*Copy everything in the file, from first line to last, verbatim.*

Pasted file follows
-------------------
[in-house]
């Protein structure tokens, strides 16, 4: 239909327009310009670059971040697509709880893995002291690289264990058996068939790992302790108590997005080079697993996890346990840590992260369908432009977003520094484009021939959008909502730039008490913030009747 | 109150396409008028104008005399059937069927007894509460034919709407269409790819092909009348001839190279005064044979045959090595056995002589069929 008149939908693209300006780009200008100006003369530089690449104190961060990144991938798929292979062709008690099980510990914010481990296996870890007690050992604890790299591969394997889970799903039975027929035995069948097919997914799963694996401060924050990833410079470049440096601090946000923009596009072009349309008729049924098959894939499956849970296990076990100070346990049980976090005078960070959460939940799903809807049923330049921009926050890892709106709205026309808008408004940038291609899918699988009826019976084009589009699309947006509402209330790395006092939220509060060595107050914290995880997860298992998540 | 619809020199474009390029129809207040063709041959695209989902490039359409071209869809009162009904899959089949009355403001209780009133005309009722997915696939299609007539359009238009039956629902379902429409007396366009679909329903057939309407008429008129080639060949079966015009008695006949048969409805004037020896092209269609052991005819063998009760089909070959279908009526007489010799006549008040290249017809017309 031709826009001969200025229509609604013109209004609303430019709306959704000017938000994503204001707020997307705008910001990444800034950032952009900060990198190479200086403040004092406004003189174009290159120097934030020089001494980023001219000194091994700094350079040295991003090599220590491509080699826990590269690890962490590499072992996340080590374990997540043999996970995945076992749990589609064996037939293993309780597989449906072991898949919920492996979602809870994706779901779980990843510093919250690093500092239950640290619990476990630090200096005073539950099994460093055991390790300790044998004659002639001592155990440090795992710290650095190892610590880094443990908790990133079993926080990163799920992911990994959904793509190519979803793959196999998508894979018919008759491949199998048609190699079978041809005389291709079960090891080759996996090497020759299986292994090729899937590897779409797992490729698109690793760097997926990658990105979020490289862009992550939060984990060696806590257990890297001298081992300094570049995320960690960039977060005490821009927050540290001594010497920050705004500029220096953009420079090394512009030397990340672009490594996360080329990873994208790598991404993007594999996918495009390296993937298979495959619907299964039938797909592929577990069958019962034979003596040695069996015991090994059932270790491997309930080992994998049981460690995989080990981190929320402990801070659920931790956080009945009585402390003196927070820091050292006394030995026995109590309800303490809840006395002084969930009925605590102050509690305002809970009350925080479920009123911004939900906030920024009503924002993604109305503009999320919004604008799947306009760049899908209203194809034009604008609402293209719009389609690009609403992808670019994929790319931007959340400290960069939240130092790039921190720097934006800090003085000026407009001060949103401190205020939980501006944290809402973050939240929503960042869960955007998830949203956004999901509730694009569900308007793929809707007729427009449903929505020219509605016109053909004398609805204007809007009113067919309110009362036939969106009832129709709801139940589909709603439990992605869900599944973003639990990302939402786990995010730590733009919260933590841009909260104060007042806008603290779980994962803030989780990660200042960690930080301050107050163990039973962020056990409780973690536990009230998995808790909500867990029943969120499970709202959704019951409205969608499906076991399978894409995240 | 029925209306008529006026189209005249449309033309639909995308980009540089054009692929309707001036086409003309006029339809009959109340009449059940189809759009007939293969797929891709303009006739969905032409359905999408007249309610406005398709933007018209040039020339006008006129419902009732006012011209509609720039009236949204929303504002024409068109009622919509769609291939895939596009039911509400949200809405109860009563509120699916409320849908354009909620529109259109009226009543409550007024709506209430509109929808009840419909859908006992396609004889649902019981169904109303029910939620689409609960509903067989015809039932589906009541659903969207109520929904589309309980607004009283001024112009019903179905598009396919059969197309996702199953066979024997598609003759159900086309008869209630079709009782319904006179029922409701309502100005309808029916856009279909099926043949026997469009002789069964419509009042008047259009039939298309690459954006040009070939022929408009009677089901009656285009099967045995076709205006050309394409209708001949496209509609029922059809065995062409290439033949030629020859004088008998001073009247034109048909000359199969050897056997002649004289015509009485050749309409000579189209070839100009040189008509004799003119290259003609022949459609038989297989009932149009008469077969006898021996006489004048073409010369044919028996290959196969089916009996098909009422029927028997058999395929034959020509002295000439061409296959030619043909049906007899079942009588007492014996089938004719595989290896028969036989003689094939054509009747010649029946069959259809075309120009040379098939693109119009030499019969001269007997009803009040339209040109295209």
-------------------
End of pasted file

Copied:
[in-house]
């Protein structure tokens, strides 16, 4: 239909327009310009670059971040697509709880893995002291690289264990058996068939790992302790108590997005080079697993996890346990840590992260369908432009977003520094484009021939959008909502730039008490913030009747 | 109150396409008028104008005399059937069927007894509460034919709407269409790819092909009348001839190279005064044979045959090595056995002589069929 008149939908693209300006780009200008100006003369530089690449104190961060990144991938798929292979062709008690099980510990914010481990296996870890007690050992604890790299591969394997889970799903039975027929035995069948097919997914799963694996401060924050990833410079470049440096601090946000923009596009072009349309008729049924098959894939499956849970296990076990100070346990049980976090005078960070959460939940799903809807049923330049921009926050890892709106709205026309808008408004940038291609899918699988009826019976084009589009699309947006509402209330790395006092939220509060060595107050914290995880997860298992998540 | 619809020199474009390029129809207040063709041959695209989902490039359409071209869809009162009904899959089949009355403001209780009133005309009722997915696939299609007539359009238009039956629902379902429409007396366009679909329903057939309407008429008129080639060949079966015009008695006949048969409805004037020896092209269609052991005819063998009760089909070959279908009526007489010799006549008040290249017809017309 031709826009001969200025229509609604013109209004609303430019709306959704000017938000994503204001707020997307705008910001990444800034950032952009900060990198190479200086403040004092406004003189174009290159120097934030020089001494980023001219000194091994700094350079040295991003090599220590491509080699826990590269690890962490590499072992996340080590374990997540043999996970995945076992749990589609064996037939293993309780597989449906072991898949919920492996979602809870994706779901779980990843510093919250690093500092239950640290619990476990630090200096005073539950099994460093055991390790300790044998004659002639001592155990440090795992710290650095190892610590880094443990908790990133079993926080990163799920992911990994959904793509190519979803793959196999998508894979018919008759491949199998048609190699079978041809005389291709079960090891080759996996090497020759299986292994090729899937590897779409797992490729698109690793760097997926990658990105979020490289862009992550939060984990060696806590257990890297001298081992300094570049995320960690960039977060005490821009927050540290001594010497920050705004500029220096953009420079090394512009030397990340672009490594996360080329990873994208790598991404993007594999996918495009390296993937298979495959619907299964039938797909592929577990069958019962034979003596040695069996015991090994059932270790491997309930080992994998049981460690995989080990981190929320402990801070659920931790956080009945009585402390003196927070820091050292006394030995026995109590309800303490809840006395002084969930009925605590102050509690305002809970009350925080479920009123911004939900906030920024009503924002993604109305503009999320919004604008799947306009760049899908209203194809034009604008609402293209719009389609690009609403992808670019994929790319931007959340400290960069939240130092790039921190720097934006800090003085000026407009001060949103401190205020939980501006944290809402973050939240929503960042869960955007998830949203956004999901509730694009569900308007793929809707007729427009449903929505020219509605016109053909004398609805204007809007009113067919309110009362036939969106009832129709709801139940589909709603439990992605869900599944973003639990990302939402786990995010730590733009919260933590841009909260104060007042806008603290779980994962803030989780990660200042960690930080301050107050163990039973962020056990409780973690536990009230998995808790909500867990029943969120499970709202959704019951409205969608499906076991399978894409995240 | 029925209306008529006026189209005249449309033309639909995308980009540089054009692929309707001036086409003309006029339809009959109340009449059940189809759009007939293969797929891709303009006739969905032409359905999408007249309610406005398709933007018209040039020339006008006129419902009732006012011209509609720039009236949204929303504002024409068109009622919509769609291939895939596009039911509400949200809405109860009563509120699916409320849908354009909620529109259109009226009543409550007024709506209430509109929808009840419909859908006992396609004889649902019981169904109303029910939620689409609960509903067989015809039932589906009541659903969207109520929904589309309980607004009283001024112009019903179905598009396919059969197309996702199953066979024997598609003759159900086309008869209630079709009782319904006179029922409701309502100005309808029916856009279909099926043949026997469009002789069964419509009042008047259009039939298309690459954006040009070939022929408009009677089901009656285009099967045995076709205006050309394409209708001949496209509609029922059809065995062409290439033949030629020859004088008998001073009247034109048909000359199969050897056997002649004289015509009485050749309409000579189209070839100009040189008509004799003119290259003609022949459609038989297989009932149009008469077969006898021996006489004048073409010369044919028996290959196969089916009996098909009422029927028997058999395929034959020509002295000439061409296959030619043909049906007899079942009588007492014996089938004719595989290896028969036989003689094939054509009747010649029946069959259809075309120009040379098939693109119009030499019969001269007997009803009040339209040109295209």